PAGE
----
56 Different Names For Sugar You Should Know

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Sugar enhances the texture, flavour, and shelf-life of processed foods. The added sugar in processed foods is a mixture of simple sugars like glucose, fructose, and sucrose. Other types of sugars, like lactose, maltose, and galactose, are less common. Excessive consumption of sugar can lead to many harmful results. As a result, food labels indicate the presence of sugar and its daily value percentage to help consumers avoid excessive sugar consumption. However, there are so many different names for sugar, how can you make informed choices?

Here are the fifty-six different names for sugar that you should note.

1. Sugar or sucrose.

Sucrose is the most common name for sugar, and it occurs naturally in many plants and fruits. It comprises 50% fructose and 50% glucose. Table sugar is also called sucrose. You can find sucrose in many processed foods, including pastries, soda, cookies, candy, ice cream, fruit juices, cereals, processed meat, canned fruits, and ketchup.

READ ALSO: Top 5 Reasons Why You’re Not Losing Weight

2. High fructose corn syrup (HFCS).

High fructose corn syrup (HFCS) is made from corn starch and consists of both glucose and fructose. Many sweeteners contain HFCS. The two most common forms of HFCS found in foods and beverages are

  1. HFCS 42: This form has 42% of fructose, and the remaining 58% is glucose and water.
  2. HFCS 55: This is the most common form of HFCS. It has 55% of fructose, and the remaining 45% is a mixture of glucose and water.

You can find HFCS in bread, cakes, ice cream, cereal bars, candy, and soda.

3. Agave nectar or syrup.

Agave nectar or syrup comes from the agave plant. Most people will use this as a healthier substitute for sugar because it doesn’t spike the blood sugar levels like other sugars. However, it contains between 70-90% fructose and 10-30% glucose.

You can find agave nectar or syrup in many healthy foods like fruit bars, cereal bars, and sweetened yogurts.

4–37. Other sugars contain both glucose and fructose.

These sugars contain both glucose and fructose but in varying degrees. They include:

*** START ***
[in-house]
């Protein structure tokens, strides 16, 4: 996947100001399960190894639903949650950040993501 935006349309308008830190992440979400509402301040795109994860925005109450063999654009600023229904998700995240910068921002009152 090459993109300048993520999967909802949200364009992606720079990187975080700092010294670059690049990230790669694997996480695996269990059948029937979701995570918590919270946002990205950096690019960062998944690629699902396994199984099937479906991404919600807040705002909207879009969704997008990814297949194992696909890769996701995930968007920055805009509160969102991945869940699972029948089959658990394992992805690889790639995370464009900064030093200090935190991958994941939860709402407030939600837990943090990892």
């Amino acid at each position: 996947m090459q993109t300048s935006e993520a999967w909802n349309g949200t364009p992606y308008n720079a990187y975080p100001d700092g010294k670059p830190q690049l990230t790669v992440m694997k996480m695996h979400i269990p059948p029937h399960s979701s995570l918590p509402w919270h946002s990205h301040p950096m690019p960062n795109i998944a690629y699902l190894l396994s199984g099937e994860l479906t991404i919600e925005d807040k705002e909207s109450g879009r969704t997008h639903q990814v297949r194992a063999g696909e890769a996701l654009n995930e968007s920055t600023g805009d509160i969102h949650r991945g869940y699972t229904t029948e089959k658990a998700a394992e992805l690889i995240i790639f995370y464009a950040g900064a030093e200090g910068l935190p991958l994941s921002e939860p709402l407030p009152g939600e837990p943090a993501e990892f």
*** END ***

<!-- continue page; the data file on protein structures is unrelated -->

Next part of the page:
1. Raw sugar
  2. Cane sugar
  3. Date sugar
  4. Beet sugar
  5. Coconut sugar
  6. Golden sugar
  7. Castor sugar
  8. Grape sugar
  9. Muscovado sugar
  10. Panela sugar
  11. Invert sugar
  12. Yellow sugar
  13. Confectioner’s/powdered sugar
  14. Icing sugar
  15. Demerara sugar
  16. Treacle sugar
  17. Turbinado sugar
  18. Brown sugar
  19. Honey
  20. Molasses
  21. Blackstrap molasses
  22. Caramel
  23. Carob syrup
  24. Golden syrup
  25. Maple syrup
  26. Buttered syrup
  27. Sorghum syrup
  28. Refiner’s syrup
  29. Fruit juice
  30. Fruit juice concentrate
  31. Cane juice crystals
  32. Florida crystals
  33. Rapadura
  34. Sucanat

38–52. Sugars containing glucose.

These sugars are made up of either pure glucose or glucose combined with other sugars asides fructose. They include:

  1. Glucose
  2. Glucose solids
  3. Dextrose
  4. Maltose
  5. Lactose
  6. Dextrin
  7. Maltodextrin
  8. Ethyl maltol
  9. Diastatic malt
  10. Barley malt
  11. Malt syrup
  12. Rice syrup
  13. Brown rice syrup
  14. Corn syrup
  15. Corn syrup solids

53–54. Sugars that contain fructose only.

There are two sugars that contain only fructose, and they are used as sweeteners.

  1. Fructose
  2. Crystalline Fructose

55–56. Other sugars contain neither glucose nor fructose.

These sugars are less sweet and not as common as their counterparts, but you Can find them in some sweeteners.

  1. D-ribose
  2. galactose

Sugar occurs naturally in vegetables, fruits, and dairy products. As a result, you cannot altogether avoid sugar in your diet, even if you tried. It is safe to consume naturally occurring sugars in whole foods. The health problems associated with sugar consumption is due to the massive amounts of added sugar in processed foods.

If you choose to buy packaged foods, be on the lookout for these sugars and their daily percentage value. Or better still, switch to eating healthy, whole foods.


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BeYAH Fitness
BeYAH Fitness was born out of a desire to reach, educate and inspire a greater number of people than those we coached and worked within our own local community. It gives us the chance to connect with individuals from all over the world and in a form that still personalizes the approach to bring each person what they need for their nutrition at that point in time.
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